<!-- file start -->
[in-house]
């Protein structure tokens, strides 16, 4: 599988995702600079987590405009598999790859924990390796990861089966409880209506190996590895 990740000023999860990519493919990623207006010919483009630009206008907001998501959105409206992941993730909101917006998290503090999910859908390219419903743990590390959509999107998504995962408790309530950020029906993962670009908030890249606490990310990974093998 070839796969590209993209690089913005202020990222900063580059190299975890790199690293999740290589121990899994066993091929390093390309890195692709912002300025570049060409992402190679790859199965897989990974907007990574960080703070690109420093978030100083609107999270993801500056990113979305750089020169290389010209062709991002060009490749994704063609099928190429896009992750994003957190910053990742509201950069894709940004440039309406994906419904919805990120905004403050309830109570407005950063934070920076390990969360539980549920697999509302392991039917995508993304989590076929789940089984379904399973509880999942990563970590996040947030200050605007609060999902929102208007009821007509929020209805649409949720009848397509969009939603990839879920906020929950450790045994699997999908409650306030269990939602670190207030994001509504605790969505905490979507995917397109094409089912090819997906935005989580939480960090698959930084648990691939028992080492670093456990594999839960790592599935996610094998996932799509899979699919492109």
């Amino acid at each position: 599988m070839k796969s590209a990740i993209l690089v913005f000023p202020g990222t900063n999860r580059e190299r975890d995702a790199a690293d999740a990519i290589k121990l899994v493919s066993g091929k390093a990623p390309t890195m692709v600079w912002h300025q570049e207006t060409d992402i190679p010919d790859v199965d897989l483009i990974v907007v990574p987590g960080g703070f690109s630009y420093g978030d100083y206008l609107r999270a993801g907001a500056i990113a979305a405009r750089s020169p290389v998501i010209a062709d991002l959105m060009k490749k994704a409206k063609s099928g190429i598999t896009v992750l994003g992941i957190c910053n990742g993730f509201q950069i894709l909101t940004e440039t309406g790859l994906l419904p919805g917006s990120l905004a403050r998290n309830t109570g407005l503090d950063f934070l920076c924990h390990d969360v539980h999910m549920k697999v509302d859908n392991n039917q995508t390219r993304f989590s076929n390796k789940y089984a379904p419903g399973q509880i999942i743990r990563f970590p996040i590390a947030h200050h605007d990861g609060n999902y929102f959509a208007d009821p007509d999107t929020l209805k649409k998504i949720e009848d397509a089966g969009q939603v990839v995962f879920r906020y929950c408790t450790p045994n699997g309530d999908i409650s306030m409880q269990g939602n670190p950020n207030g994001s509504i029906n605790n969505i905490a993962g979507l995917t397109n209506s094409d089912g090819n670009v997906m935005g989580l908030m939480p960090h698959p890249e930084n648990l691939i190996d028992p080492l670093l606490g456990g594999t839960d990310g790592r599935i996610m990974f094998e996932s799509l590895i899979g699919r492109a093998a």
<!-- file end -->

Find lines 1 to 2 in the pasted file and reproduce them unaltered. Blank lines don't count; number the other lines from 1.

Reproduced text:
[in-house]
């Protein structure tokens, strides 16, 4: 599988995702600079987590405009598999790859924990390796990861089966409880209506190996590895 990740000023999860990519493919990623207006010919483009630009206008907001998501959105409206992941993730909101917006998290503090999910859908390219419903743990590390959509999107998504995962408790309530950020029906993962670009908030890249606490990310990974093998 070839796969590209993209690089913005202020990222900063580059190299975890790199690293999740290589121990899994066993091929390093390309890195692709912002300025570049060409992402190679790859199965897989990974907007990574960080703070690109420093978030100083609107999270993801500056990113979305750089020169290389010209062709991002060009490749994704063609099928190429896009992750994003957190910053990742509201950069894709940004440039309406994906419904919805990120905004403050309830109570407005950063934070920076390990969360539980549920697999509302392991039917995508993304989590076929789940089984379904399973509880999942990563970590996040947030200050605007609060999902929102208007009821007509929020209805649409949720009848397509969009939603990839879920906020929950450790045994699997999908409650306030269990939602670190207030994001509504605790969505905490979507995917397109094409089912090819997906935005989580939480960090698959930084648990691939028992080492670093456990594999839960790592599935996610094998996932799509899979699919492109």